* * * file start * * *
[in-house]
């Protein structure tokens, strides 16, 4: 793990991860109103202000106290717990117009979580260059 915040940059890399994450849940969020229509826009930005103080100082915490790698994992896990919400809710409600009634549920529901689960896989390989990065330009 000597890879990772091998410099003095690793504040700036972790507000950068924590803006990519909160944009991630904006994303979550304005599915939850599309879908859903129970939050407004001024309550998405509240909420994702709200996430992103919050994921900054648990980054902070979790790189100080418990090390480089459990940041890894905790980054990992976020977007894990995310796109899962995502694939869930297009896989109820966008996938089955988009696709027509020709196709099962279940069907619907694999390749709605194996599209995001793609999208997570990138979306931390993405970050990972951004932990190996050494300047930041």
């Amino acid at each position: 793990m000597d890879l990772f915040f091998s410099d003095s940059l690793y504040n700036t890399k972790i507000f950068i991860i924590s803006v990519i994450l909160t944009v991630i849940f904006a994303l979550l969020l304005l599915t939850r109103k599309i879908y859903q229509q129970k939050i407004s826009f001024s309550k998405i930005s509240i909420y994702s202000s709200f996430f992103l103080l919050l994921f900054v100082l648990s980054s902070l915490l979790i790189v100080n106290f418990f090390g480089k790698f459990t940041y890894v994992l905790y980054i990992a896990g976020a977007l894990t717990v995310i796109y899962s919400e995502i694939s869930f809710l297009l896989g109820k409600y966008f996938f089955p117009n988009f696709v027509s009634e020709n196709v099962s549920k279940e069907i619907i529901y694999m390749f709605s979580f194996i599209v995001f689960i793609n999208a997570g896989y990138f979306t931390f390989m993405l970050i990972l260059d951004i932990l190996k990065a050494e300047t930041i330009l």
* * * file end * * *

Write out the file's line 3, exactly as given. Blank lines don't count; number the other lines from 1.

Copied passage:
């Amino acid at each position: 793990m000597d890879l990772f915040f091998s410099d003095s940059l690793y504040n700036t890399k972790i507000f950068i991860i924590s803006v990519i994450l909160t944009v991630i849940f904006a994303l979550l969020l304005l599915t939850r109103k599309i879908y859903q229509q129970k939050i407004s826009f001024s309550k998405i930005s509240i909420y994702s202000s709200f996430f992103l103080l919050l994921f900054v100082l648990s980054s902070l915490l979790i790189v100080n106290f418990f090390g480089k790698f459990t940041y890894v994992l905790y980054i990992a896990g976020a977007l894990t717990v995310i796109y899962s919400e995502i694939s869930f809710l297009l896989g109820k409600y966008f996938f089955p117009n988009f696709v027509s009634e020709n196709v099962s549920k279940e069907i619907i529901y694999m390749f709605s979580f194996i599209v995001f689960i793609n999208a997570g896989y990138f979306t931390f390989m993405l970050i990972l260059d951004i932990l190996k990065a050494e300047t930041i330009l």